My overall reaction to Conviction is similar to what I felt about Vortex, and it echoes what others have said about this book, as well. On the one hand, standing purely on its own terms, Conviction has solid writing, good characterization, and some classic Allston hilarity. On the other hand, Conviction is seriously dragged down by the weakness and defects in the story design of the Fate of the Jedi series as a whole. Because Conviction is part of a series that refused to allow each book to stand as an individual story, it’s simply not possible to separate out the review of Conviction as a book from its part in the series.
For the second time in the series, the front and back covers of the book both feature female characters. This time, it’s Tahiri Veila on the front and Tenel Ka on the back. Unfortunately, their presences on the cover do not signify important roles in the actual book itself. Like spectral Mara Jade Skywalker on the back of Abyss, Tenel Ka appears in only a handful of scenes, and in most of those she is observed from a distance. Tahiri has a limited number of significant scenes, but it just seems odd to devote limited cover art slots to characters with such minor roles in the series. If I had to venture a guess, Tenel Ka was the only recognizable character with less page time than Tahiri, so they went with her. In other words, don’t get too excited about Boba Fett backing up the next book in the series.
It is also worth noting something odd about the dust jacket description for the novel, which had been previously released as a marketing blurb for the book. For the prior books in this series, as well as Legacy of the Force before that (if not longer), the blurbs have recapped what has already occurred, setting the stage for what will transpire during the novel. With Conviction, however, the blurb discusses plot points that occur during the book – actually, not until midway through the book. In and of itself, that isn’t problematic, but it does mark a jarring contrast to the typical manner in which Del Rey has written the blurbs – including the blurb for the next book in the FotJ series, Ascension. In light of all of the other lapses in quality control that have slipped through in recent Star Wars titles, I can only wonder if this is yet another example of sloppy inconsistency on the part of Del Rey. Considering the coup is one of the key events in this book, around which all the action on Coruscant transpires, I fail to see the logic in giving up that spoiler before the reader even turns the first page.
Conviction reaffirms Aaron Allston’s place as a good Star Wars writer. His previous FotJ novel, Backlash, had been written while he was recovering from a near-fatal heart attack, and he understandably was not at the top of his writing game for that book. In Conviction, Allston’s craft is back on par with his previous series work, such as Outcast, Fury, and Exile.
His prose is crisp and clear, and fun to read. There’s plenty of good Allston humor, from the sly wink or terrible pun to the laugh-out-loud comedic. At times the point-of-view will have a blip or a head-jump, but Allston has never worried about robotic precision in that area. The quality control is also high, with a text that is mostly error-free.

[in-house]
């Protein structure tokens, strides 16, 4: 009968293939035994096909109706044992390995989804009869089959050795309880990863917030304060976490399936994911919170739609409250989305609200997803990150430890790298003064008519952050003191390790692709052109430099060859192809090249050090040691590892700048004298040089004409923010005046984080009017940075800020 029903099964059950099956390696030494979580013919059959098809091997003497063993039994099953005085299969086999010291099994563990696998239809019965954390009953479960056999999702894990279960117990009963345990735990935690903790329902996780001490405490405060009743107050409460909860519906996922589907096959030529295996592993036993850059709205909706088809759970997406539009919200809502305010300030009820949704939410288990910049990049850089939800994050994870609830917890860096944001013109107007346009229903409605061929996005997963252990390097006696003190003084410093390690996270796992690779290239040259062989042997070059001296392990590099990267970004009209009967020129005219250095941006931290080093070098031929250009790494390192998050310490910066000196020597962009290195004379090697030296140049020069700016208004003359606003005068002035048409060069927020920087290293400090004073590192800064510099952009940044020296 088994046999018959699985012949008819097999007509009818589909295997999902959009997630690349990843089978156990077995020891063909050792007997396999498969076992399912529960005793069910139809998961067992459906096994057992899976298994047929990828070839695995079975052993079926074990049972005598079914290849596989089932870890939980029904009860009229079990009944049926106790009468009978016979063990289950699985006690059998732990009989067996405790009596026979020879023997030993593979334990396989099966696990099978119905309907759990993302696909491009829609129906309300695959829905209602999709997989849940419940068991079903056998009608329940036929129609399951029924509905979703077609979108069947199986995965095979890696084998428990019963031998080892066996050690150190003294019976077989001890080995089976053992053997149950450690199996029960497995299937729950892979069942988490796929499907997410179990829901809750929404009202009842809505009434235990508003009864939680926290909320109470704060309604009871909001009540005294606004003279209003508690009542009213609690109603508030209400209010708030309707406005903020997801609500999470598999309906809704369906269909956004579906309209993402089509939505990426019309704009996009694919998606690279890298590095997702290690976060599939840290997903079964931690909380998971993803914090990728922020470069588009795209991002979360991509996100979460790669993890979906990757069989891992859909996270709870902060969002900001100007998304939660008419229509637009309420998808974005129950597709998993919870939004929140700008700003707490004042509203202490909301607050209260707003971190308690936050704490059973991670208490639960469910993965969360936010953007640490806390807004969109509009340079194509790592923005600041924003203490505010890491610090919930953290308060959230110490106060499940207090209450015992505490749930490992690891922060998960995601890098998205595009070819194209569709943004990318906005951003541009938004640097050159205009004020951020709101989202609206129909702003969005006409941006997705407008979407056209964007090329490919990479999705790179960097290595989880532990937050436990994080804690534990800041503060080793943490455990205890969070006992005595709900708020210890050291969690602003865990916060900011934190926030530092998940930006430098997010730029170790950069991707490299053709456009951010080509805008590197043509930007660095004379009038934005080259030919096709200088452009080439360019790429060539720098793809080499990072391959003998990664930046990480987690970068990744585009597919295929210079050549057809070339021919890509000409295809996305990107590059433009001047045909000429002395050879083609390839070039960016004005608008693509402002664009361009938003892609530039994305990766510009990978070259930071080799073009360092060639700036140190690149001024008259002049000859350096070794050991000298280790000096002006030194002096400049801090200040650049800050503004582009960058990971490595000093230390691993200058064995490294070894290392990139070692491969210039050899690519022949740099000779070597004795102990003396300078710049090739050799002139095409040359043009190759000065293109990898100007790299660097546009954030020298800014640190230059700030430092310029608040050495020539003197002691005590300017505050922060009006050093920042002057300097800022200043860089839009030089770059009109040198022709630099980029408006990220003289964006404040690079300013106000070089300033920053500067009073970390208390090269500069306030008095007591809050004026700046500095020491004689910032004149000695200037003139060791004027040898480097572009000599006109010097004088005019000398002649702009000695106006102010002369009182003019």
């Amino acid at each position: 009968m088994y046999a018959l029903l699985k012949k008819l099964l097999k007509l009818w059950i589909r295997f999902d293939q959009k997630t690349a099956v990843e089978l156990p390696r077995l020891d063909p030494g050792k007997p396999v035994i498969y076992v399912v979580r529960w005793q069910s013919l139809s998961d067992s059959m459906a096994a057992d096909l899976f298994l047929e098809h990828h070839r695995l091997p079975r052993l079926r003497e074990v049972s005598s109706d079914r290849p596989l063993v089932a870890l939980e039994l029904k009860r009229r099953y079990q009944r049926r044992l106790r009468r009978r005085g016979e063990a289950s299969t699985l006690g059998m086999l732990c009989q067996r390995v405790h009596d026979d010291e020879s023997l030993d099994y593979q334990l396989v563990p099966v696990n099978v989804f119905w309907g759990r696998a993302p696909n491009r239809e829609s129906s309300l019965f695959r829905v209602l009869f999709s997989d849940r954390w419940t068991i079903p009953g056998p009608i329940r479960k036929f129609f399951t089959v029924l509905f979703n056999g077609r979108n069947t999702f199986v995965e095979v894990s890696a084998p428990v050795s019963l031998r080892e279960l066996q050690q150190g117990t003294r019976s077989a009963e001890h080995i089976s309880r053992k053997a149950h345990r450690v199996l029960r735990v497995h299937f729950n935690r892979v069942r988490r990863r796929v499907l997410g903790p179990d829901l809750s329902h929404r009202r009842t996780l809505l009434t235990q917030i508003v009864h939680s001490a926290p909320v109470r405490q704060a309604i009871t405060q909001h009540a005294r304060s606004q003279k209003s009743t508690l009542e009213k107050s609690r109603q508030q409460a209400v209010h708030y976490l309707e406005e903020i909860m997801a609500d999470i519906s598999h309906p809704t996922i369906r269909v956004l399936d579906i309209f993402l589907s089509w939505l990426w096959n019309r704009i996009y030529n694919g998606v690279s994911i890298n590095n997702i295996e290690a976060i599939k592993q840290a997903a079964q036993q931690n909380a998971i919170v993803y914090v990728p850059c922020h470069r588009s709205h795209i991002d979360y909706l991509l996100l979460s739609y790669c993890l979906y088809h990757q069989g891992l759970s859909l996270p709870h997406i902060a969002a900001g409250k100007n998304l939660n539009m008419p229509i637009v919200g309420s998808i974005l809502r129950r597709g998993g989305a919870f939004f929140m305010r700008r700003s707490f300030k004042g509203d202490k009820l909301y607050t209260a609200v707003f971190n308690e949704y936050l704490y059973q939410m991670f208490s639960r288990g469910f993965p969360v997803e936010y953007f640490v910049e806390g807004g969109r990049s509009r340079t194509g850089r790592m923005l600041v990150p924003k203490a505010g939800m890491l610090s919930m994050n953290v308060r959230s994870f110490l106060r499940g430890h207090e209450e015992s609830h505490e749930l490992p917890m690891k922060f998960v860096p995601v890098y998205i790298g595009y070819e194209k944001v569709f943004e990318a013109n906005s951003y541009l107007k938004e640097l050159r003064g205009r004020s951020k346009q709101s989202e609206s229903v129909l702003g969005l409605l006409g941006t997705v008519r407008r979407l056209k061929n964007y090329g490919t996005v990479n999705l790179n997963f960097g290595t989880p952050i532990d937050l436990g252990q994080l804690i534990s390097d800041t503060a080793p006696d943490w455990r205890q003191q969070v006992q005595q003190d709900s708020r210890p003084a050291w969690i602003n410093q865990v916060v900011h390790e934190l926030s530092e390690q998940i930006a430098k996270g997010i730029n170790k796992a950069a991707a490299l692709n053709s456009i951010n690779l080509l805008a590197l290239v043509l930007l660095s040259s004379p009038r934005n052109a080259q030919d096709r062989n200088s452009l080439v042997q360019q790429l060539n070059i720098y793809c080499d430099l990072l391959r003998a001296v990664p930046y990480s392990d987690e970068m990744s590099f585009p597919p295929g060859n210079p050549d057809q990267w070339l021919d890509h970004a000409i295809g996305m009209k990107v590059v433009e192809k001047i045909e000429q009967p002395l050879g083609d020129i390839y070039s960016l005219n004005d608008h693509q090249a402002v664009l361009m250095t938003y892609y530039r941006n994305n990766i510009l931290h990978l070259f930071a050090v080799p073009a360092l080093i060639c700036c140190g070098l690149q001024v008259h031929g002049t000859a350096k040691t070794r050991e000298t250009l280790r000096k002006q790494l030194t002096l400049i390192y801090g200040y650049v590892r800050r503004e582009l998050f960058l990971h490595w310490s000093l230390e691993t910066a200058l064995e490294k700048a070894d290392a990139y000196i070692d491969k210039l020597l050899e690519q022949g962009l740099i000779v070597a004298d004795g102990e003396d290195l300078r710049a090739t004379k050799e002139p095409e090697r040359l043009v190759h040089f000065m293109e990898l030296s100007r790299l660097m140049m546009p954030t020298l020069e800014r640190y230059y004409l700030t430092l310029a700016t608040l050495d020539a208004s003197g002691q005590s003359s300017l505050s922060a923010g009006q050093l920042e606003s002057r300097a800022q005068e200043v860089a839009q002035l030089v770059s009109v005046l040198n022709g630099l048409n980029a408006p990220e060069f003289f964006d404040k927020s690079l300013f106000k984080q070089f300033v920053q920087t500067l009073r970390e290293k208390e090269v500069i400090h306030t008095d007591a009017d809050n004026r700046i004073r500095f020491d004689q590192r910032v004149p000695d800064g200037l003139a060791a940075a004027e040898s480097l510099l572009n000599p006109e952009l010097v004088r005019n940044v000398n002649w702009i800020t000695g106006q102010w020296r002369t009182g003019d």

As mentioned above, Conviction is a fun book, but it suffers greatly from the deep flaws embedded in the poor story design of the FotJ series. Most importantly, the overarching plots of the series have simply been developing far too slowly. At this point, it has become clear that the authors and editors had about a trilogy’s worth of material, yet they’ve been attempting to stretch it out over nine books. The result, for the reader, is a story moving at a glacial pace.
The other thing that has become clear to me as a reader is that Allston wanted to tell a different story than his two fellow authors. From the start in Outcast, this series opened promising a completely different tone – and a much lighter one, at that – with strong indications that the EU books might actually allow different characters to finally take center stage. Of course that hasn’t happened, and what plays out throughout the series is Allston’s vision for plot, characterization, and flow standing at odds with the rest of the team’s.
Conviction itself illustrates this problem well. The only major plot shifts in this book are the coup that overthrows Daala and the guilty verdict in Tahiri’s trial. Allston’s Natasi Daala and Wynn Dorvan, the central characters of the politics arc, are not at all consistent with Denning’s and Golden’s versions. Sure, Daala’s a bit maniacal, but Allston embraces her villainess ways as a Star Wars author should. You don’t need a flowchart explaining the rationalizations and inner workings of her psyche; and remarkably the conceit is quite effective. On the other hand, Tahiri is a character Allston has been trying to do more with from Outcast. In that book, she played an active role as a force for good, while struggling with a way to reconcile all that she had done wrong in her life. Having Tahiri arrested for Pelleaon’s murder wasn’t a bad storytelling choice – but it was to have her trial played out over several books where she throws her lot into the hands of several indiscernible lawyers, then tossing all that away in a hastily rendered verdict. Allston actually does some really brilliant things with Tahiri’s character development, but it’s all lost in the jumble that the series creates.
As for the other plotlines, there is no progression in the anti-slavery uprisings plotline. The Lecersen-Treen conspiracy is back after having vanished for two books, but then nothing comes of it other than the reminder that it’s there, lurking in the background. A new reporter is introduced to facilitate the Horn kids’ plotline, yet it just leaves the reader wondering why, if a reporter was still needed, the authors didn’t just keep the well-liked Mahdi Vaandt around? Worst of all, given that the main arc of this series is the Luke/Ben odyssey, the pursuit of Abeloth is just a replay of what we’ve seen before. As in Vortex, he pursues her to another planet, tracks her down among a Force sect there, fights her, and then is forced by the situation to end the confrontation before being able to defeat her. The visit to the planet of Nam Chorios is pointless, except to revisit yet another world from Luke’s past (from Planet of Twilight no less, a book many fans would prefer to forget).
Allston does his best with the piece of the story that it’s his turn to tell, but the elements he’s given are so weak there’s honestly very little he can do to turn the story into a success.